I believe that you really tend to overthink things sometimes.
I know that's not going to happen, but a reduction in population would be nice and eliminate some problems we are currently having.

But me, an older person that has lived in Portland all my life, remembers what Portland and Oregon were like before the big influx of transplants, and believe me, it wasn't that bad.

I'll be honest, there are a lot of things that Portland's growth has improved, but there are also a lot of things that the growth has ruined.

We all have debated all this crap endlessly in the past, so that's all I am going to say.

P.S. I also don't care about your comparisons to cities on the east coast.
This is Oregon, not Hoboken, or NYC.
Apples to Oranges IMHO.
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Old 12-16-2015, 03:17 PM
 
Location: Lakewood OH
21,697 posts, read 24,260,216 times
Reputation: 35571
I always think of Portland as "before and after." I was living in Portland before the influx. I liked it better then. I think it was more unique and had more character. That's why I moved there during the "before" times. Now I think it's more like many other cities that aspired to be of a certain type which has created much the problems those cities have today.

Now don't shoot me, it's just a matter of preference. For those that like Portland as it is today that's fine. I realize that many aren't in a position to make comparisons because they weren't here for the "befores and afters." The city meets their requirements of today's definition of improvements or hipness or whatever. I wonder, though, what they would think if they could time travel and see some of the things they have missed.

Portland had room to grow for sure but growth comes with a price and I don't think Portland has handled it very well.
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Old 12-16-2015, 05:10 PM
 
Location: Portland, OR
241 posts, read 425,052 times
Reputation: 410
Well, here I go again, one of the exceptions. I've been here in Portland almost 6 years now. What I came here for is still here, and I haven't been disappointed. I came here for cool, rainy weather much of the time and year-round temps that would seldom keep me indoors, plentiful public transportation, a veg-friendly environment and a writer's mecca. I've found all that; I also have an interesting group of thinking friends here, the kind I never had during my 25 years in Florida.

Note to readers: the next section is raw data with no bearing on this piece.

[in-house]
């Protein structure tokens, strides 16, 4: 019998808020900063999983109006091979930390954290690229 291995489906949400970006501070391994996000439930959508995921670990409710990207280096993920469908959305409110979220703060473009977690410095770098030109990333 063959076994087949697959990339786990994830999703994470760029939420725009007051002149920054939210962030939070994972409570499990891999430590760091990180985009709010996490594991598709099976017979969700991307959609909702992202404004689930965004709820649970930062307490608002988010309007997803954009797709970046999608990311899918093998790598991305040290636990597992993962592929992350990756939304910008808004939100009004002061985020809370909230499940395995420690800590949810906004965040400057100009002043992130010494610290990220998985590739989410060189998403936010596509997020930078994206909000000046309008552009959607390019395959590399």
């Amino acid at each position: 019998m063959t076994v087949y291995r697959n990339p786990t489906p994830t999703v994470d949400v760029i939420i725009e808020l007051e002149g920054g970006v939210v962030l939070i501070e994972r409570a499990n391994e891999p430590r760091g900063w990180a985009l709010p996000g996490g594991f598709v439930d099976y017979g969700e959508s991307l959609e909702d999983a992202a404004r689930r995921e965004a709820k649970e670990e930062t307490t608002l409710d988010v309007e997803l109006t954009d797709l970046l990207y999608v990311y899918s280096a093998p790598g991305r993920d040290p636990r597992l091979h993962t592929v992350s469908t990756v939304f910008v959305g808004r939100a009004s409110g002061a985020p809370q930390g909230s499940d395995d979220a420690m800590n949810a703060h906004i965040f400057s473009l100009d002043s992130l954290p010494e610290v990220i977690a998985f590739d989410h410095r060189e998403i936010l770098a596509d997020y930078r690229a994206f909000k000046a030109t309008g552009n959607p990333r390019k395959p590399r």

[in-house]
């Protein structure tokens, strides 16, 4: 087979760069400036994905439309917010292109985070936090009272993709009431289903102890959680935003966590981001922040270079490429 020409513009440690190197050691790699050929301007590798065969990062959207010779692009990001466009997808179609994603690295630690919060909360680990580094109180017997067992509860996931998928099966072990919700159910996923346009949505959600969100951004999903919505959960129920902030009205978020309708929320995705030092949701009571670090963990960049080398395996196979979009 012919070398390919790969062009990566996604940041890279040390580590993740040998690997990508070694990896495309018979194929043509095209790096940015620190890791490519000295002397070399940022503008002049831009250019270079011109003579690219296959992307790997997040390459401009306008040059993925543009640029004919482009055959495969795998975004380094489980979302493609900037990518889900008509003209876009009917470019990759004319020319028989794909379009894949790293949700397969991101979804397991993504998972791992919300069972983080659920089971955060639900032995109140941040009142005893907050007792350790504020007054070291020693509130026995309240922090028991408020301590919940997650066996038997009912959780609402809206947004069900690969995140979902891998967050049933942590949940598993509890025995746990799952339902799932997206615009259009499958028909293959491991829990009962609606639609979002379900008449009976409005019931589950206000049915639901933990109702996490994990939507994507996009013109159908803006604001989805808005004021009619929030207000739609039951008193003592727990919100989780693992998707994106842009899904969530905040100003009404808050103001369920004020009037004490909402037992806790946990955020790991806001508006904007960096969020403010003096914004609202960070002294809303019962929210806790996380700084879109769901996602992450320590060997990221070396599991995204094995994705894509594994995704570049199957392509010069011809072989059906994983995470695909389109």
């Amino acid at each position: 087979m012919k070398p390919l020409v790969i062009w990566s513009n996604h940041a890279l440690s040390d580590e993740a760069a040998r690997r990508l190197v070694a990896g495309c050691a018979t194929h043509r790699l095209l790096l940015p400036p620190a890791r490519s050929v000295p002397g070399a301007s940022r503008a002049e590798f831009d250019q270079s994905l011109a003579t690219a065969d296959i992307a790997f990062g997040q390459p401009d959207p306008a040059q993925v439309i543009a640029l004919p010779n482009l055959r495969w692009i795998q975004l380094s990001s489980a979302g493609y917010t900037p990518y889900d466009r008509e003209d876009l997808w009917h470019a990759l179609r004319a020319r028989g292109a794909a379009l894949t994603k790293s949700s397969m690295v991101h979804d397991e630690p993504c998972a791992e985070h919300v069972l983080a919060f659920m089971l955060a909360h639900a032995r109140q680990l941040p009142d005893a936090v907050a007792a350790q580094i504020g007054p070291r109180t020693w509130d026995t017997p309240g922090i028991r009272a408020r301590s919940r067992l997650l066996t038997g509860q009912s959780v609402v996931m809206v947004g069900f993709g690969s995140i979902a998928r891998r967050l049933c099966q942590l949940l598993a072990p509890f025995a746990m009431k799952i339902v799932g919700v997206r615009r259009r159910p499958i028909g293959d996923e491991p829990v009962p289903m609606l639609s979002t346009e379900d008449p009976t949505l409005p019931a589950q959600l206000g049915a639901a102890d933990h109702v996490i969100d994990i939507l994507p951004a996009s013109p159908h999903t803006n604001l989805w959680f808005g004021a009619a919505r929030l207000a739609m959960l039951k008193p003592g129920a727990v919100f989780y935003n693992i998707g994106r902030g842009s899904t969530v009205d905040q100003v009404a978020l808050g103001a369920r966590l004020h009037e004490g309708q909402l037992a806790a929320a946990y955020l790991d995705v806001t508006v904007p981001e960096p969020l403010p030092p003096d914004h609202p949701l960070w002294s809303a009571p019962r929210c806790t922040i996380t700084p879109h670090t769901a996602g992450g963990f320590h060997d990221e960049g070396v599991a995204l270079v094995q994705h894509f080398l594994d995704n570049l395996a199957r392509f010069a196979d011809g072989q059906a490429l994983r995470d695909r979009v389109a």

I came here with a telecommuting job; I still work for the same company and it could pay a bit better, but it meets my needs. The rent increases have been a bit disheartening, but I'm still holding my own and got a better deal on my upcoming lease renewal than I was expecting.

I do think about what it would be like to live elsewhere when I see how low housing costs are in other parts of the country, but moving to one of those places would seriously impact my quality of life, so after a few minutes I stop considering that. I guess you could say I'm one of the successful transplant stories; I wanted very much to move here, did my due diligence, was not disappointed and I'm happy to still be here. So yay!
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Old 12-16-2015, 05:28 PM
 
4,060 posts, read 4,602,666 times
Reputation: 2862
Quote:
Originally Posted by Leisesturm View Post
Population density in Portland is 4.5K/sq. mi. that is about the national average. NYC overall has a pop. density of almost 30K/sq. mi. Communities within NYC are well into the 35K+/sq.mi. (Hoboken) and 50K/sq. mi. (Union City). I've lived in these places. They aren't hellholes.
Couple seemingly important differences:

1) NYC/Boston, etc. have "always" been dense, or at least they've had time to come through many of their growing pains.

NYC has roughly the same population density today it had in 1950. The real boom in density in NYC came between 1890-1930, but the modern city as we know it was built at least to a significant extent in the post-war years through a combo of Wall St. dollars and federal investment.

The question isn't whether you'd live in Union City now, but whether you'd have enjoyed it between 1920-1930 when it grew from 21k to 59k. Note that the population today is only around 67k. It's barely budged in 85 years. Over the decades it has "grown" primarily in the sense of better accommodating the population it has.

2) That level of density requires infrastructure. Infrastructure requires capital. We have some industry, but it's no post-war Wall St, and likewise for federal dollars there's no reason to think it's going to rain federal money here either.

Just picking on transit, in terms of managing that level of population the MAX would be a bad joke, and even the layout provides slim/no service to significant swaths of SE/NE where in theory there's the most terrain for infill.

Yes, high density can be done well, but not every place that's high-density is one you'd actually want to live.
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Old 12-16-2015, 06:22 PM
 
1,055 posts, read 1,024,611 times
Reputation: 2423
Quote:
Originally Posted by Minervah View Post
Some people just don't want to work.

Man shames panhandlers who refused his job offer
Of course they don't want to work. Many of these panhandlers make more than minimum wage standing on a street corner begging for hand-outs. If they can make more begging than working, why would they work?